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The Flowering of Freedom:
The Yoga Sutras of Patanjali - Part Six

by Richard Miller June, 2016

rishabhanatha in meditation

Rishabhanatha sitting in two stages of meditation, cca. 1680. San Diego Museum of Art

Editor's Note: Dr. Miller has translated several classical Indian texts from Sanskrit into English. This is the sixth part of Richard's translation of Patanjali's Yoga Sutras, along with his rich insights and incisive commentary.

Read Previous Chapters:

I. 30-32

Obstacles to Awakening

Enlightenment is supported by our ability to maintain sustained intention and attention for recognizing our underlying and unchanging Essential Nature. The tendency of the mind to get involved with, and distracted by changing phenomena (vikṣepaḥ) needs to shift so that we are able to sustain self-inquiry (antarāyaḥ), no matter what else may be arising in the body, mind, or world. Understanding this, Patañjali suggests a variety of obstacles that we need to be aware of, which can interfere with our ability to maintain focused intention, curiosity, and sustained self-inquiry.

What are obstacles that interfere or distract the mind with regards to awakening to Essential Nature?

I. 30. vyādhi - styāna - saṁśaya - pramāda - ālasya -
avirati - bhrāntidarśana - alabdhabhūmikatva -
anavasthitatvāni - cittavikṣepāḥ - te - antarāyaḥ

vyādhi: dis-ease

styāna: dullness

saṁśaya: doubt

pramāda: carelessness

ālasya: laziness

avirati: clinging to sensory pleasures

bhrānti: incorrect perception

darśana: seeing

alabdha: failure to attain

bhūmikatva: ground

anavasthitatvāni: failure to maintain

citta: mind

vikṣepaḥ: distractions

te: these

antarāyaḥ: obstacles

Obstacles that distract and interfere with maintaining focused attention in the pursuit of the realization of our Essential Nature include: 1)Dis-ease, 2) mental dullness, 3) doubt, 4) carelessness, 5) laziness, 6) clinging to sensory pleasures, and the 7) inability to correctly perceive, 8) attain, and/or 9) maintain a firm and solid ground of meditative self-inquiry.

The obstacles singled out by Patañjali, in and of themselves, are not the problem. The real issue is our mind’s tendency to identify with, and become distracted by, these, and other changing states of body and mind.

When the mind is properly oriented, and there has been a glimpse of unchanging Essential Nature, we are capable of distinguishing between what is changing and what is unchanging. With this orientation in place, it is helpful, through the various practices offered by Patañjali in his eightfold path of Yoga, to purify the body and mind of the tendency to become distracted by these obstacles.

1. Dis-ease, whether physical (vyādhi: vyā) or mental (adhi) causes the mind to be drawn into distress, un-ease, anxiety and fear.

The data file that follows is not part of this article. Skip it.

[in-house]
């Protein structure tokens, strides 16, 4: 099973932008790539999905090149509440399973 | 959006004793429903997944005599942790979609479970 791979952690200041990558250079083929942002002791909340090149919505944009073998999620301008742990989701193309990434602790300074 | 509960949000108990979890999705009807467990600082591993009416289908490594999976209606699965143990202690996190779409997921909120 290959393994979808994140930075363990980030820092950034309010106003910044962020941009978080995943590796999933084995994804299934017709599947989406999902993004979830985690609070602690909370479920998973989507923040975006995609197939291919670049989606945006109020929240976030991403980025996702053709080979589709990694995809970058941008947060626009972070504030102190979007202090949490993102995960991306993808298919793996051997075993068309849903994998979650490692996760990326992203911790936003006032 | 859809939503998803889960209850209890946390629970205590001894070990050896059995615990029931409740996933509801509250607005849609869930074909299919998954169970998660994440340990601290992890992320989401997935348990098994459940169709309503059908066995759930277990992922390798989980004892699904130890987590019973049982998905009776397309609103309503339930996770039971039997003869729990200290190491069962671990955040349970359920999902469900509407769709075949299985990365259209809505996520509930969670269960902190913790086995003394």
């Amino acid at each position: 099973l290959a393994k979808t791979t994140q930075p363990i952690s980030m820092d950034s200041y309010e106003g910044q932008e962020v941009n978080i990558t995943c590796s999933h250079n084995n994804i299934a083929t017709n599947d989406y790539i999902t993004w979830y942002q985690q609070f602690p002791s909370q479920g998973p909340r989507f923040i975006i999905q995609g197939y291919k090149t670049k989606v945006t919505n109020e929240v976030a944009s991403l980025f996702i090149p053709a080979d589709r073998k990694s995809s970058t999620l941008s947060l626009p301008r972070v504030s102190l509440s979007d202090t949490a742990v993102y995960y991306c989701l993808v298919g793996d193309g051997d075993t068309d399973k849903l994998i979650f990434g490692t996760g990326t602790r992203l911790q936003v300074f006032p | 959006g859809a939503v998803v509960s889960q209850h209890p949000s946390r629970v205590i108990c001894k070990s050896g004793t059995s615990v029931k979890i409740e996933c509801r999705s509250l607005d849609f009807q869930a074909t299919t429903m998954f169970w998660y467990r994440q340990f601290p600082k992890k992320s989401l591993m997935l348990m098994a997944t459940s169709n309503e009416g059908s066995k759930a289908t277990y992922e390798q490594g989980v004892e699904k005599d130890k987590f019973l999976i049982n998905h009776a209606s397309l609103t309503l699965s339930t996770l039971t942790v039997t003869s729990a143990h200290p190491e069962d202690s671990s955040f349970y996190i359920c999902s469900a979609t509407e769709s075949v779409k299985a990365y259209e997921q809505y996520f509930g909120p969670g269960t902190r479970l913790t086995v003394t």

2. Dullness or sleepiness (styāna) can easily distract and defocus attention from self-inquiry.

3. Doubt (saṁśaya) undermines attention. Unshakable faith is needed to sustain focused self-inquiry. Doubts are inevitable as one treads the path of awakening. The mind needs to remain unattached to them lest they increase their hold and highjack attention.

4. Carelessness and procrastination (pramāda) are overcome when we have in place a strong intention towards awakening.

5. Lethargy (ālasya) is a mental state that is inevitable. By recognizing it as a changing state, it can serve as a pointer to unchanging Essential Nature within which it arises.

6. Clinging to objects of pleasure (avirati) distracts the mind from recognizing the ever-presence of Essential Nature.

7. Mis-perception (bhrāntidarśana), the taking of things for what they are not, is due to a lack of the mind’s ability to discriminate (vairāgya) unchanging Essential Nature from the myriad of changing phenomena that are constantly arising in the mind and body.

8. Failure to attain a state of sustained focused attention (alabdhabhūmikatva) is counteracted by the development of inexhaustible patience, perseverance, persistence, love, curiosity, and the capacity for surrender to ever-present Essential Nature.

9. Inability to maintain that which has been attained (anavasthitatvāni) is counteracted through sustained abiding as Essential Nature.

Other obstacles include personality and character defects, which are dealt with through the application of inner and outer vows (yāmas and niyāmas); past unresolved actions, whether in thought or action (karma), which are dealt with through positive actions taken within one’s life in the world (karma yoga); and mental or emotional attachments, which are dealt with through devotion and surrender (īsvara prānidhānāni).

Buddha in Dhyana Wellcome Collection

Buddha in Dhyana, Wellcome Collection

How do we know when we are being disturbed by the presence of a hindrance or obstacle?

I. 31. duḥkha - daurmanasya - aṅgamejayatva -
śvāsapraśvāsāḥ - vikṣepasahabhuvaḥ

duḥkha: consumed with the pain of sorrow

daurmanasya: anxiety

aṅgamejayatva: unsteadiness

śvāsapraśvāsaḥ: irregular breathing

vikṣepa: distraction

sahabhuvaḥ: accompany